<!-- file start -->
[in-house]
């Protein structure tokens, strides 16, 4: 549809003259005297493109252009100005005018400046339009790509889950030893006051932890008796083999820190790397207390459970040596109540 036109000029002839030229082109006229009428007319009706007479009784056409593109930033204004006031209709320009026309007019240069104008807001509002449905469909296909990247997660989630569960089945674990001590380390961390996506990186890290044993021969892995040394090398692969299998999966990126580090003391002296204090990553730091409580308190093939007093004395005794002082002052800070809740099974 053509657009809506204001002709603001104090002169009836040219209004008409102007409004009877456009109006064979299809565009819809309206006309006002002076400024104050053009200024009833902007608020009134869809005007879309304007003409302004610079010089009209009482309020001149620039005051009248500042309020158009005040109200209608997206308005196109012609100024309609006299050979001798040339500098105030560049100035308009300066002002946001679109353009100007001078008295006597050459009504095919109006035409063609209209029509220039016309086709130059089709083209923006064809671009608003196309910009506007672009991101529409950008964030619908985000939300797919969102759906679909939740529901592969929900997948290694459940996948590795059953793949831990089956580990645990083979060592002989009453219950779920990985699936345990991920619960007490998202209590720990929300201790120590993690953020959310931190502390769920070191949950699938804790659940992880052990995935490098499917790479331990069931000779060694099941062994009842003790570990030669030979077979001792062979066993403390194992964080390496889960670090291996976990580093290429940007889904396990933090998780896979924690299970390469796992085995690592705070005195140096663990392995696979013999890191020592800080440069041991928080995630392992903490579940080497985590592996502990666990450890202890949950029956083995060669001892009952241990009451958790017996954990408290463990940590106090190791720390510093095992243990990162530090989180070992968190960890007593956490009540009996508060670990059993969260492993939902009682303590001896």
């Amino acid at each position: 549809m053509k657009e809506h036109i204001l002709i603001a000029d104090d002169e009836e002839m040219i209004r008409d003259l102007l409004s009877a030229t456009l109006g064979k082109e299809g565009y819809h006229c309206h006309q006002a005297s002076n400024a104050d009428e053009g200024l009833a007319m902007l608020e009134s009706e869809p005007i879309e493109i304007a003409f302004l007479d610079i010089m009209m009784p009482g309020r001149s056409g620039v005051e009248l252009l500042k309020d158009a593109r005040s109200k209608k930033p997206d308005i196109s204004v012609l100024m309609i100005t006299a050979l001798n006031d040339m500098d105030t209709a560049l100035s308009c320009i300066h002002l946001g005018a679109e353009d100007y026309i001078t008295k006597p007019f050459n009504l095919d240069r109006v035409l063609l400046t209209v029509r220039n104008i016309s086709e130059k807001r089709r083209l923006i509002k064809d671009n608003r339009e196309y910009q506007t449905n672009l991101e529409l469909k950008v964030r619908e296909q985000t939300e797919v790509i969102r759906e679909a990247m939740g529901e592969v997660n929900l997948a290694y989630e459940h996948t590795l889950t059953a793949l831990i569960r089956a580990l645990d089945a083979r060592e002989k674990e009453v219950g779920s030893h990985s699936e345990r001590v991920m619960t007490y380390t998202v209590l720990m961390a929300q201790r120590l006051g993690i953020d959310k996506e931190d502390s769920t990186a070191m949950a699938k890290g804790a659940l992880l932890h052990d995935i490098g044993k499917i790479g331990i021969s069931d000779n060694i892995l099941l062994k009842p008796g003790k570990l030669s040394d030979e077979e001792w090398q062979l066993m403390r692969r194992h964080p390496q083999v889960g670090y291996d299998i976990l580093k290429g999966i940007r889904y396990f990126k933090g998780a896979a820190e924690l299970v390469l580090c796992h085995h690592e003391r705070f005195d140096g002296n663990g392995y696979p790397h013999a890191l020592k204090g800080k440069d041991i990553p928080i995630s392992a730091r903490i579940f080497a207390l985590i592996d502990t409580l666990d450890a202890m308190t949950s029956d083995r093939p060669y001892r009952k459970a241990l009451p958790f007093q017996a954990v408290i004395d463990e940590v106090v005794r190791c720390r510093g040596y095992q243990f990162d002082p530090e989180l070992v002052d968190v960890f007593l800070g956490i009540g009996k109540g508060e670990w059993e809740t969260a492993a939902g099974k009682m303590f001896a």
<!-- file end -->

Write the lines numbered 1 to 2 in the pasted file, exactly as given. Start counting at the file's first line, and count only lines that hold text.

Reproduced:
[in-house]
């Protein structure tokens, strides 16, 4: 549809003259005297493109252009100005005018400046339009790509889950030893006051932890008796083999820190790397207390459970040596109540 036109000029002839030229082109006229009428007319009706007479009784056409593109930033204004006031209709320009026309007019240069104008807001509002449905469909296909990247997660989630569960089945674990001590380390961390996506990186890290044993021969892995040394090398692969299998999966990126580090003391002296204090990553730091409580308190093939007093004395005794002082002052800070809740099974 053509657009809506204001002709603001104090002169009836040219209004008409102007409004009877456009109006064979299809565009819809309206006309006002002076400024104050053009200024009833902007608020009134869809005007879309304007003409302004610079010089009209009482309020001149620039005051009248500042309020158009005040109200209608997206308005196109012609100024309609006299050979001798040339500098105030560049100035308009300066002002946001679109353009100007001078008295006597050459009504095919109006035409063609209209029509220039016309086709130059089709083209923006064809671009608003196309910009506007672009991101529409950008964030619908985000939300797919969102759906679909939740529901592969929900997948290694459940996948590795059953793949831990089956580990645990083979060592002989009453219950779920990985699936345990991920619960007490998202209590720990929300201790120590993690953020959310931190502390769920070191949950699938804790659940992880052990995935490098499917790479331990069931000779060694099941062994009842003790570990030669030979077979001792062979066993403390194992964080390496889960670090291996976990580093290429940007889904396990933090998780896979924690299970390469796992085995690592705070005195140096663990392995696979013999890191020592800080440069041991928080995630392992903490579940080497985590592996502990666990450890202890949950029956083995060669001892009952241990009451958790017996954990408290463990940590106090190791720390510093095992243990990162530090989180070992968190960890007593956490009540009996508060670990059993969260492993939902009682303590001896």